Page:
To address the dire impact of the multiple crises of racial, economic and social injustice that we are facing across Canada, philanthropy can play a much more significant role.

First, we need to increase the disbursement quota, the minimum percentage of assets foundations must pay out to charities, from its current 3.5 per cent. We would suggest moving to 10 per cent over time. This will get more funds out of bank accounts and into communities. It is estimated that increasing the disbursement quota will generate an additional $14.4 billion invested in communities annually.

Second, the government should introduce mandatory spend-down requirements for all newly registered foundations, and require existing foundations to establish guidelines on how they will spend down their existing assets. Charitable endowments should not be able to exist in perpetuity, which starves not-for-profit organizations working to address issues of injustice in our communities.

Third, government should require a disbursement quota for donor-advised funds. A donor-advised fund is a charitable giving mechanism that allows donors to make charitable contributions and receive an immediate tax benefit, often through an institution’s wealth management services or through community foundations. However, the funds often remain within the institution — and are not spent in communities. We have to end these charitable parking lots for donors.

Fourth, we need to lift the restrictions on partnerships that currently exist in the Income Tax Act, as proposed in Bill S-222. Today, charities cannot partner with other organizations, even if those not-for-profits can more effectively deliver a program, except with onerous conditions. Removing these restrictions, as Senator Ratna Omidvar has stated, will “enable charities to establish equal partnerships with non-charities, especially empowering the voices of BIPOC organizations, while still ensuring accountability and transparency.”

Fifth, Canadian foundations today hold their assets in many different kinds of investment vehicles and funds. Many invest in sustainable and social justice funds, but they are not required to do so and many do not. The result is investments in real estate investment trusts, the fossil fuel sector and private prisons. Foundations should choose to avoid unethical investments, but government should mandate it. By requiring foundations to move all of their assets into certified impact investment funds over the next decade, the Government of Canada can introduce more than $80 billion in impact investing to support affordable housing, community infrastructure and renewable energy.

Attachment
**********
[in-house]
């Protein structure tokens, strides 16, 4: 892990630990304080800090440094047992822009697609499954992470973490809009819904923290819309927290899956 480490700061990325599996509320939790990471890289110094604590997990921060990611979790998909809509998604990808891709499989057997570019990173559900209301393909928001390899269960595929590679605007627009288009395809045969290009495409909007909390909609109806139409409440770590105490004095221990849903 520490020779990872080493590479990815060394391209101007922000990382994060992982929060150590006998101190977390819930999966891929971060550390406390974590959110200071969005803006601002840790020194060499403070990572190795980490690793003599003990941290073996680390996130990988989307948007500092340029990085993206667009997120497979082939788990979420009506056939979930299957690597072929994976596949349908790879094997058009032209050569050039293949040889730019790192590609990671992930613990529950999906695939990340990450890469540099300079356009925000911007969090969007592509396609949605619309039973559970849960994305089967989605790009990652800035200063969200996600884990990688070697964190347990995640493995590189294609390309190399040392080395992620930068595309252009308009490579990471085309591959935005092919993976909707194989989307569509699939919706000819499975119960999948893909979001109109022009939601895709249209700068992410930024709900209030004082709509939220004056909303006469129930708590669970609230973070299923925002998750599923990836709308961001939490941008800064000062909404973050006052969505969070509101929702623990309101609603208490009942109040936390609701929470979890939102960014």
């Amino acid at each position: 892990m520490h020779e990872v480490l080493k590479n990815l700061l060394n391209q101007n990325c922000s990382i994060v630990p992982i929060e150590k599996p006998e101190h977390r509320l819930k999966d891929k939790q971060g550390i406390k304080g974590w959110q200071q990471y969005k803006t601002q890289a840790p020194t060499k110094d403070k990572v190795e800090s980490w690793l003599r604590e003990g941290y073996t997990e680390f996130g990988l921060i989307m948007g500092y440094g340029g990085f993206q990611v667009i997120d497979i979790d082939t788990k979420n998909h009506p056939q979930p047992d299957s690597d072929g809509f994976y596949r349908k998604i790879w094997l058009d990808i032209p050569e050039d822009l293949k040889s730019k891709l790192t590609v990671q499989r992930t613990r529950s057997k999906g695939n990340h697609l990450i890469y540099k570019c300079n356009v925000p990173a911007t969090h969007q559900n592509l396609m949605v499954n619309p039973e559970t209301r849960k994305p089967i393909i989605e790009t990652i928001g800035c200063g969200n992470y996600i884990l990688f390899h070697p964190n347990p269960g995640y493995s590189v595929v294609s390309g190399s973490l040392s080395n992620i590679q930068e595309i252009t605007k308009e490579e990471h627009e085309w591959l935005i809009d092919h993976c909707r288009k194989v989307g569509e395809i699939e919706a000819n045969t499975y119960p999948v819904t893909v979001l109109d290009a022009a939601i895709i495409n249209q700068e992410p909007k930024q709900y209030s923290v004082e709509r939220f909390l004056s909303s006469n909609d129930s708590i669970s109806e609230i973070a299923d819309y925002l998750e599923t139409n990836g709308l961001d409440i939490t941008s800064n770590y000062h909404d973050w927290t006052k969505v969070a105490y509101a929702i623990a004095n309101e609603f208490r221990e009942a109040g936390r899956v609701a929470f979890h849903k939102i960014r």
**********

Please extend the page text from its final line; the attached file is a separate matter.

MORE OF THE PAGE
And finally, we need to create incentives to direct more funds to Black-led, Black-mandated, Black-serving and/or Indigenous-led public philanthropic foundations. One way would be for existing foundations to transfer some of their assets to Black- and Indigenous-led ones. This could be even more significant and regenerative if governments were to match these transfers of wealth. These pools of new capital could be transformative in Indigenous and Black communities on many of the issues foundations care about.

To address the dire impact of the multiple crises of racial, economic and social injustice that we are facing across Canada, philanthropy can play a much more significant role. This is the agenda that the Justice Fund is pursuing.

Government policy has a role to play in reforming philanthropic organizations that retain significant funds meant for helping people and communities. To have more than $80 billion languishing in charitable asset accounts is not only bad policy — it is immoral. As organizations we must choose to have more impact, and government policy can force us to make that choice.

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Yonis Hassan is the CEO of Justice Fund, a recently launched non-profit incubated by 40 Foundation, the private foundation of Noah “40” Shebib, Co-Founder of Octobers Very Own.